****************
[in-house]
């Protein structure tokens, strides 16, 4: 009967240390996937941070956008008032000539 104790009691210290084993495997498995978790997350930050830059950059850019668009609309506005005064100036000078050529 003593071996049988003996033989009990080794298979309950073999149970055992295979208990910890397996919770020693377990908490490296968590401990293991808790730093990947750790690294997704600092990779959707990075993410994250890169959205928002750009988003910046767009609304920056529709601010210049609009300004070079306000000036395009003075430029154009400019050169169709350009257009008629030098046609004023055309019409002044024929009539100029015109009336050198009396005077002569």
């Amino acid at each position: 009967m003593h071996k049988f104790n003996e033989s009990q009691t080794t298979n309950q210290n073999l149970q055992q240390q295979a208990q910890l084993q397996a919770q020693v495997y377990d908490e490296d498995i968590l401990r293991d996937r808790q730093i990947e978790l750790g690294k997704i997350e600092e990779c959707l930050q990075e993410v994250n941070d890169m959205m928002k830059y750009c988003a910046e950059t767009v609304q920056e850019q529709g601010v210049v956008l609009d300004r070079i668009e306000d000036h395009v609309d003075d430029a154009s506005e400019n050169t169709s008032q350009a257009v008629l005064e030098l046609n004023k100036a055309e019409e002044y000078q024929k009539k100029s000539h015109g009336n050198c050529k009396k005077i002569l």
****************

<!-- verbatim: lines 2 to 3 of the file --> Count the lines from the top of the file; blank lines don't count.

């Protein structure tokens, strides 16, 4: 009967240390996937941070956008008032000539 104790009691210290084993495997498995978790997350930050830059950059850019668009609309506005005064100036000078050529 003593071996049988003996033989009990080794298979309950073999149970055992295979208990910890397996919770020693377990908490490296968590401990293991808790730093990947750790690294997704600092990779959707990075993410994250890169959205928002750009988003910046767009609304920056529709601010210049609009300004070079306000000036395009003075430029154009400019050169169709350009257009008629030098046609004023055309019409002044024929009539100029015109009336050198009396005077002569």
């Amino acid at each position: 009967m003593h071996k049988f104790n003996e033989s009990q009691t080794t298979n309950q210290n073999l149970q055992q240390q295979a208990q910890l084993q397996a919770q020693v495997y377990d908490e490296d498995i968590l401990r293991d996937r808790q730093i990947e978790l750790g690294k997704i997350e600092e990779c959707l930050q990075e993410v994250n941070d890169m959205m928002k830059y750009c988003a910046e950059t767009v609304q920056e850019q529709g601010v210049v956008l609009d300004r070079i668009e306000d000036h395009v609309d003075d430029a154009s506005e400019n050169t169709s008032q350009a257009v008629l005064e030098l046609n004023k100036a055309e019409e002044y000078q024929k009539k100029s000539h015109g009336n050198c050529k009396k005077i002569l």